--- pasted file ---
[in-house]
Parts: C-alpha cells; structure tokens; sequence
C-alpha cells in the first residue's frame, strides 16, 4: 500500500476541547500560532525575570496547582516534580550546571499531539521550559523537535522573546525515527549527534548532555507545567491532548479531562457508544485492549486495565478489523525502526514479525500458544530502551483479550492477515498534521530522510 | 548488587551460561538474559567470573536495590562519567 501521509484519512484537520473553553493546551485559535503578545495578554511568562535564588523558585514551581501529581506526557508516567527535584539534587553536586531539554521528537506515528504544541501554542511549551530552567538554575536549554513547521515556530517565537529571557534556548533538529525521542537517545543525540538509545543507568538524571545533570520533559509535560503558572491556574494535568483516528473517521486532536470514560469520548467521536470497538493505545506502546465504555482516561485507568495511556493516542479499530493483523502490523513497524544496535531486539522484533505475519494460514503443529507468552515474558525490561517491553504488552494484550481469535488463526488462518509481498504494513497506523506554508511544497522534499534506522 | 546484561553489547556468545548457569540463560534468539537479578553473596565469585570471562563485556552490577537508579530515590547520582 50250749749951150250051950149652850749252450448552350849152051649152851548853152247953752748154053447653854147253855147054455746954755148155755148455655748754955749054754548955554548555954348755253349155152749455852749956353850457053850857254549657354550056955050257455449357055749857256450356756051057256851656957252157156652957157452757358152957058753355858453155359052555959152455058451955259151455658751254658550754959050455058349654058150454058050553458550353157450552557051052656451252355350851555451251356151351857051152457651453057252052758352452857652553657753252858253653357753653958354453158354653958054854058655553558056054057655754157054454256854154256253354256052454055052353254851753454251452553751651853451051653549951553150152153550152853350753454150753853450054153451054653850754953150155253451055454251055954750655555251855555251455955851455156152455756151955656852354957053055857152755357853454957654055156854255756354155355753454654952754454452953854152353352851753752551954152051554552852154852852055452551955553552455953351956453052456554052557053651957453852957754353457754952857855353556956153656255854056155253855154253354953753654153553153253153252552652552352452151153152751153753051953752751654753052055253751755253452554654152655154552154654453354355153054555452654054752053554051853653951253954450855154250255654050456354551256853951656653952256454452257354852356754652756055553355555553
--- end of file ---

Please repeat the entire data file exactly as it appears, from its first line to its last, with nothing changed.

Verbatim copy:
[in-house]
Parts: C-alpha cells; structure tokens; sequence
C-alpha cells in the first residue's frame, strides 16, 4: 500500500476541547500560532525575570496547582516534580550546571499531539521550559523537535522573546525515527549527534548532555507545567491532548479531562457508544485492549486495565478489523525502526514479525500458544530502551483479550492477515498534521530522510 | 548488587551460561538474559567470573536495590562519567 501521509484519512484537520473553553493546551485559535503578545495578554511568562535564588523558585514551581501529581506526557508516567527535584539534587553536586531539554521528537506515528504544541501554542511549551530552567538554575536549554513547521515556530517565537529571557534556548533538529525521542537517545543525540538509545543507568538524571545533570520533559509535560503558572491556574494535568483516528473517521486532536470514560469520548467521536470497538493505545506502546465504555482516561485507568495511556493516542479499530493483523502490523513497524544496535531486539522484533505475519494460514503443529507468552515474558525490561517491553504488552494484550481469535488463526488462518509481498504494513497506523506554508511544497522534499534506522 | 546484561553489547556468545548457569540463560534468539537479578553473596565469585570471562563485556552490577537508579530515590547520582 50250749749951150250051950149652850749252450448552350849152051649152851548853152247953752748154053447653854147253855147054455746954755148155755148455655748754955749054754548955554548555954348755253349155152749455852749956353850457053850857254549657354550056955050257455449357055749857256450356756051057256851656957252157156652957157452757358152957058753355858453155359052555959152455058451955259151455658751254658550754959050455058349654058150454058050553458550353157450552557051052656451252355350851555451251356151351857051152457651453057252052758352452857652553657753252858253653357753653958354453158354653958054854058655553558056054057655754157054454256854154256253354256052454055052353254851753454251452553751651853451051653549951553150152153550152853350753454150753853450054153451054653850754953150155253451055454251055954750655555251855555251455955851455156152455756151955656852354957053055857152755357853454957654055156854255756354155355753454654952754454452953854152353352851753752551954152051554552852154852852055452551955553552455953351956453052456554052557053651957453852957754353457754952857855353556956153656255854056155253855154253354953753654153553153253153252552652552352452151153152751153753051953752751654753052055253751755253452554654152655154552154654453354355153054555452654054752053554051853653951253954450855154250255654050456354551256853951656653952256454452257354852356754652756055553355555553